USJ kicks off public lectures to boost development of social services

Ning Tang (left) and Priscilla Hoi

The University of Saint Joseph (USJ) kicked off a series of public lectures on “spirituality and religion in social services” yesterday, aiming to provide a platform for local social workers and other professionals to be updated on the current trends and needs of the sector.
A series of public lectures will be held on a monthly basis, with the purpose of providing opportunities for such workers to continue their professional development, by inviting speakers from different fields and backgrounds.
Conducted by the university’s Faculty of Social Sciences and the Mother Mary Social Studies Center of Caritas Macau, the public lectures also aim to close the gap between the world of academia and the practice of theory.
“We feel like there’s always a gap between the academic world and practice, so we would like to open our classrooms and lectures to the public so we can actually have a communication platform. […] Also, we can help social work professionals in Macau to improve their professionalism,” said Ning Tang, an assistant professor and coordinator for the Department of Social Work of USJ.
Although the project is still being trialed for now, Tang said that the public lectures may be more significant once the law on professional accreditation schemes and registration for social workers is implemented next year.
“I’m sure that in the near future, social workers will need and be required by the law to [receive] some continuous education, and we would like to try this project first and see what we can contribute,” the coordinator added.
The lectures will introduce a series of specific themes relevant for the practice of counselors and other professionals in social, educational and health services.
The lectures will also include the topics of spirituality, religious beliefs, and conceptions about spirituality and religion. They will deal with the place and role of spirituality and religion in the client’s and counselor’s life, and religion and spirituality in counseling practice and in the daily life of agencies.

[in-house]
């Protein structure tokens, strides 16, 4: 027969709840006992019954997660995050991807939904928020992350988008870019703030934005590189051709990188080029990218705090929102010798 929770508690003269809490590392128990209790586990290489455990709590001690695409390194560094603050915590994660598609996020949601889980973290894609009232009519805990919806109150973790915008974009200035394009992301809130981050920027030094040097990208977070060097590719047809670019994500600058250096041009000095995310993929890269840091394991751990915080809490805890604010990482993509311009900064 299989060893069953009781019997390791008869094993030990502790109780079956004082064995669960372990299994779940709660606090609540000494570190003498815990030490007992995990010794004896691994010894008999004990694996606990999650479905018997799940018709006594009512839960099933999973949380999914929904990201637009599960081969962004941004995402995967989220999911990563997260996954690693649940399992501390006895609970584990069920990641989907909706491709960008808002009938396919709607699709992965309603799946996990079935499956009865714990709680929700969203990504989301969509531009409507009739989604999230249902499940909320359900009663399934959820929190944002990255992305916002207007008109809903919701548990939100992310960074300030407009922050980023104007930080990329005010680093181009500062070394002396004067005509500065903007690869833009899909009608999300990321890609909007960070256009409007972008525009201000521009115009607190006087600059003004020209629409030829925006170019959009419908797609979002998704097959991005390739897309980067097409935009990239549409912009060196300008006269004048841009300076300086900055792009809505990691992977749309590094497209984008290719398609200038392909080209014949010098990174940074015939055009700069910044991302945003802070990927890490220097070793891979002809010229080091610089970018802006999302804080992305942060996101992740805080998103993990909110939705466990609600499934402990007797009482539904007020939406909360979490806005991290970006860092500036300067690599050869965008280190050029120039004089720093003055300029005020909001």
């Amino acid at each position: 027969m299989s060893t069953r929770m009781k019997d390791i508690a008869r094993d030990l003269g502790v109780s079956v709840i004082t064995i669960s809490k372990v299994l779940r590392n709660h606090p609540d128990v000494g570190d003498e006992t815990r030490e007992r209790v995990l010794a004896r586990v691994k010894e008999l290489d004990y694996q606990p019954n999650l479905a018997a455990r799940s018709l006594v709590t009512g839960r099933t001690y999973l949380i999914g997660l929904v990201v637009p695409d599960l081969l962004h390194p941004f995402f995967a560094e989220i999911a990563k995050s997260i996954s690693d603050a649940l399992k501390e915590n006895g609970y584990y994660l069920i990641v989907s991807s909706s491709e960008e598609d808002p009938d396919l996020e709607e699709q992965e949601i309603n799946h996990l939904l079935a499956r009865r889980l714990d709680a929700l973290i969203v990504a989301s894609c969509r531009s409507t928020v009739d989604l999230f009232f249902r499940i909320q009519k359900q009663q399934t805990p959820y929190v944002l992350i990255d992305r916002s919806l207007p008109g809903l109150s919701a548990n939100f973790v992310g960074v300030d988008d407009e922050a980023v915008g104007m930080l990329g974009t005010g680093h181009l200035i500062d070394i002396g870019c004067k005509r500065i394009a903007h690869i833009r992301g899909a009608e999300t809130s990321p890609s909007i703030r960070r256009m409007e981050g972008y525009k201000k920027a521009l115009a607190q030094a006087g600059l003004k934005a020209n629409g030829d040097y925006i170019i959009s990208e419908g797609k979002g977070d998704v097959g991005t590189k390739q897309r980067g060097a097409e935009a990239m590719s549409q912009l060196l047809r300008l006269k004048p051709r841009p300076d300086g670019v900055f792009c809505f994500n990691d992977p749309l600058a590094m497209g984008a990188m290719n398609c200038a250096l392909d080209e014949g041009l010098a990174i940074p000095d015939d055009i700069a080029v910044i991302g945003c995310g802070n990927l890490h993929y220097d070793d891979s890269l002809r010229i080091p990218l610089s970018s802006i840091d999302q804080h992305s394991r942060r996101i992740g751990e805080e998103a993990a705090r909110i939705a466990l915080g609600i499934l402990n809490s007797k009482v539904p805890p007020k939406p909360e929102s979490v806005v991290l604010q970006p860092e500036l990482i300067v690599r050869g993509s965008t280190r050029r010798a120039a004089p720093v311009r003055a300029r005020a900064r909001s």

For Tang, Macau’s progress on social work has fallen behind that of other nearby countries and territories.
“We developed social work a little bit later than Hong Kong and we have many unique cultures that actually shaped the development of social work in Macau. So you really have to understand the culture inside the social welfare system in order to learn what we can do together,” she said.
“I guess the biggest challenge is to understand what’s there and what are the needs. We don’t even know what the needs are, so it’s hard for us to develop anything practical,” the assistant professor added.
Meanwhile, Priscilla Hoi, training executive at the Mother Mary Social Studies Center of Caritas Macau, said that the public lectures would also invite experts from mainland China and Hong Kong.
According to Hoi, the lectures are open to the public and will also create an exchange of ideas, in a bid to foster collaboration between the city’s social workers and professionals, and will boost the development of the city’s social work sector.

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